Sunday, April 29, 2012

Pre-Jazz Fest Festivities

Jazz Fest! We did not go this weekend (and we don't have tickets for next weekend, at this point) but the whole city is filled with tourists and musicians and it's like a very specific party vibe - different than Mardi Gras. Man, people love Jazz Fest! It's cool to see. An old high school friend that I'd reconnected with on Facebook came into town for the Fest and we made plans to hang out on Thursday night before he got swept up in the Jazz Fest madness. It's the magic of New Orleans and Jazz Fest (possibly aided by the magix of Facebook)- you can just up and hang with folks you haven't seen since 1990, and it's all good.

Jack's a bartender/mixologist (and official "rumologist") in Key West, so I thought it would be fun to bring him to a couple cocktail bars he wouldn't necessarily get to in the course of his festing. I met him at Twelve Mile Limit in Mid-City, which is probably my favorite bar in New Orleans along with the Avenue Pub. Excellent cocktails, awesome vibe. I always love hanging out there, and I think that Jack did too. I had several of the house cocktails (the Lexington, the Great Idea, the No-Name Cocktail) and Jack also enjoyed a Great Idea and when Ted Haigh's Vintage Spirits and Forgotten Cocktails book came out (GREAT book, BTW) to look something up, he pointed out the "Blood and Sand" cocktail to Allie (the bartender) and she mixed one up for him. I also had a Brooklyn Brewing Sorachi Ace, and when Tom met up with us, he had an Anchor Steam (both on draft).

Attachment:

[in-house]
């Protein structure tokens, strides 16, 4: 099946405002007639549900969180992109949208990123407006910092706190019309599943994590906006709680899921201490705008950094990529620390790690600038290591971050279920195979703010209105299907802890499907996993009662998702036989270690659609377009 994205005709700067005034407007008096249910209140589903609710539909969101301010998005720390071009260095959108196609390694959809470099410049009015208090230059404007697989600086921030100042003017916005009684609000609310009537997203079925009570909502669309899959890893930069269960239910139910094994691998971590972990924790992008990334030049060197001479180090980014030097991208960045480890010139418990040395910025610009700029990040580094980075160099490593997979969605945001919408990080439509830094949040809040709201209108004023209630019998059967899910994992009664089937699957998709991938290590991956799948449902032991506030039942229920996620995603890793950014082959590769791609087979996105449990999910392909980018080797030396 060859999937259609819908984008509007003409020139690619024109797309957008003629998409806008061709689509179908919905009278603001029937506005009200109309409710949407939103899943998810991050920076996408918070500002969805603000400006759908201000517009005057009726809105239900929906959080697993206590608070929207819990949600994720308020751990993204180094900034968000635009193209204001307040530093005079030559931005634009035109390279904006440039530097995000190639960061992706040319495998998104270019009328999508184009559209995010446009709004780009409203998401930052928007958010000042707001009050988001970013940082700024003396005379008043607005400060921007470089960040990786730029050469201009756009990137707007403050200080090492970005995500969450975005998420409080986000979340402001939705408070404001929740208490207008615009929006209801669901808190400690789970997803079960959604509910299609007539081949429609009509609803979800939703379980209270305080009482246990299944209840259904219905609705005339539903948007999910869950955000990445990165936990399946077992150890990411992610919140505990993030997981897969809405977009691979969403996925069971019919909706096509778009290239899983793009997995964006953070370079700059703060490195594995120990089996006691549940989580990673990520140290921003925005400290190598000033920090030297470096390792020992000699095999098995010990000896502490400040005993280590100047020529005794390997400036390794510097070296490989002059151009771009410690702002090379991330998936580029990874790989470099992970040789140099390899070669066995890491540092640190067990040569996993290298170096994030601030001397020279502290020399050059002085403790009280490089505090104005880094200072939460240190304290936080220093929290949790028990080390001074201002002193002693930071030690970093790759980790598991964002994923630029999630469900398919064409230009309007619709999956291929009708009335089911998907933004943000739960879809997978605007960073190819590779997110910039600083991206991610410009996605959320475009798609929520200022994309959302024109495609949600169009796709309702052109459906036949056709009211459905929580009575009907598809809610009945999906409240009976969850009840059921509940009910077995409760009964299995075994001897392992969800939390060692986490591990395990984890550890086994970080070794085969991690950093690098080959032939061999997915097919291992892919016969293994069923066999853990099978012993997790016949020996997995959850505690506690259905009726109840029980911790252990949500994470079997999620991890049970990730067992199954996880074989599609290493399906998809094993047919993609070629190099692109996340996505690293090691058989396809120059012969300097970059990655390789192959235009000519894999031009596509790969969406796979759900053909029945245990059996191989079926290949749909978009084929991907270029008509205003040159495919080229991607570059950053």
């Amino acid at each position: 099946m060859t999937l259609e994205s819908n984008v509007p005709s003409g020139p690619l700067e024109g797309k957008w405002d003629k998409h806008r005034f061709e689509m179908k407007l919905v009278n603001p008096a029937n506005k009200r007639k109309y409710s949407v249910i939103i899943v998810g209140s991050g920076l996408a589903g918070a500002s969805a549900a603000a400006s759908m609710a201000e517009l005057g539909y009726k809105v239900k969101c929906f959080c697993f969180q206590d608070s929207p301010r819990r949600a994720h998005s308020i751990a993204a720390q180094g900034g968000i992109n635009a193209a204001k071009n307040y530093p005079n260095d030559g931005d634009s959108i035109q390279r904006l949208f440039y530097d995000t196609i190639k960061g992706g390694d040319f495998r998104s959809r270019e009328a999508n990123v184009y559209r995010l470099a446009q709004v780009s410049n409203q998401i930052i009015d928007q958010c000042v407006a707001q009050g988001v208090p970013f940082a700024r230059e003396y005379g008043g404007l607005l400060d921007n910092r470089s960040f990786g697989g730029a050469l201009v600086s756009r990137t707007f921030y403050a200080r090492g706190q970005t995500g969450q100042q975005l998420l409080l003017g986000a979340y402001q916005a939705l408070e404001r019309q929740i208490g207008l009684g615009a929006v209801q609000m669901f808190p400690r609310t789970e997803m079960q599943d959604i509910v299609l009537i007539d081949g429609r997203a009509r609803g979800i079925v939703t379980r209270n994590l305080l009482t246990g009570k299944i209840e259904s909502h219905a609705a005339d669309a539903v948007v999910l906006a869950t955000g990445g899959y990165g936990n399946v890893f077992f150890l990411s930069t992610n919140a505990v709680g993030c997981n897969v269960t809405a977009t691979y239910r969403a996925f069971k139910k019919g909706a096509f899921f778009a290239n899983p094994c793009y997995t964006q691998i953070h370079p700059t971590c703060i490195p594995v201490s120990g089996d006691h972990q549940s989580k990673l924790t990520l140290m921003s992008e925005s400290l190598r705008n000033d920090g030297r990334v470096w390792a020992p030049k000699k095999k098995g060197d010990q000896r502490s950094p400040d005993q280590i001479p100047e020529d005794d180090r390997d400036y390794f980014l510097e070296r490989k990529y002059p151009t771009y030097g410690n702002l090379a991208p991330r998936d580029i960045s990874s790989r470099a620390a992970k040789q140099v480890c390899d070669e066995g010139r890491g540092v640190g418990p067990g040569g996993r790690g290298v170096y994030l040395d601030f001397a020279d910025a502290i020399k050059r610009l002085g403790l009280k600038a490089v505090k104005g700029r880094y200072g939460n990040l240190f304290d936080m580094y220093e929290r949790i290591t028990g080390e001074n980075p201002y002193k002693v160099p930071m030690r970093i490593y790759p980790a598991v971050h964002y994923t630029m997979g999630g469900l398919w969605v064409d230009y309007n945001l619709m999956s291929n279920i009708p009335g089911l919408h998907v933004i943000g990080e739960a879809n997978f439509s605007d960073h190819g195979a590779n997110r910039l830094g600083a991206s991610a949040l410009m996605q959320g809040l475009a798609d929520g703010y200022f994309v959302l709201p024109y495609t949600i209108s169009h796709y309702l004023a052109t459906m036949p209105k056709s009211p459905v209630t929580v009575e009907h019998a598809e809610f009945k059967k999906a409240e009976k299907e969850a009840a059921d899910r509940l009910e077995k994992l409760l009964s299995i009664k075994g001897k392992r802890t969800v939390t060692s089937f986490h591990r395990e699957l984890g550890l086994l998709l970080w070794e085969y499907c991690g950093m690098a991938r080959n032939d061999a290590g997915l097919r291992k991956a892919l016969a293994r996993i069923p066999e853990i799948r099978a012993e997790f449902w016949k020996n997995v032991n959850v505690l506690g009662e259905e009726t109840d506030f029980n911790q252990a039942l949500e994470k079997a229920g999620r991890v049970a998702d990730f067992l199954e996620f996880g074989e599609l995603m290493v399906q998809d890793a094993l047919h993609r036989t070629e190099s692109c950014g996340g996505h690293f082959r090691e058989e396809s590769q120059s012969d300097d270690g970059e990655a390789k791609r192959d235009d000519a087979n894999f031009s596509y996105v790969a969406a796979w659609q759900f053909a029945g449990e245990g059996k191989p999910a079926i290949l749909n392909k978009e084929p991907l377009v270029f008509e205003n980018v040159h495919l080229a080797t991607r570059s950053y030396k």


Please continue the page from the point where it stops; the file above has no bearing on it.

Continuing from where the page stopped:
We decided we should leave before we ended up settling in for the rest of the night (it's so comfy and awesome there!) and thought it would be fun to show Jack the development on Freret Street.  We parked the car and decided to take the Ancora dining option, since Tom and I hadn't been there and it was supposed to be excellent. And it was! We had a couple of cocktails- it looks like they do house made limoncello and variations thereof (clemencello, made with clementines; satsuma cello, made with satsumas and was an ingredient in my Ancora Old Fashioned; grapefruit cello, in their Ancora Sazerac) and they're really tasty.  Tom, the ever-patient designated driver, had their house made strawberry soda.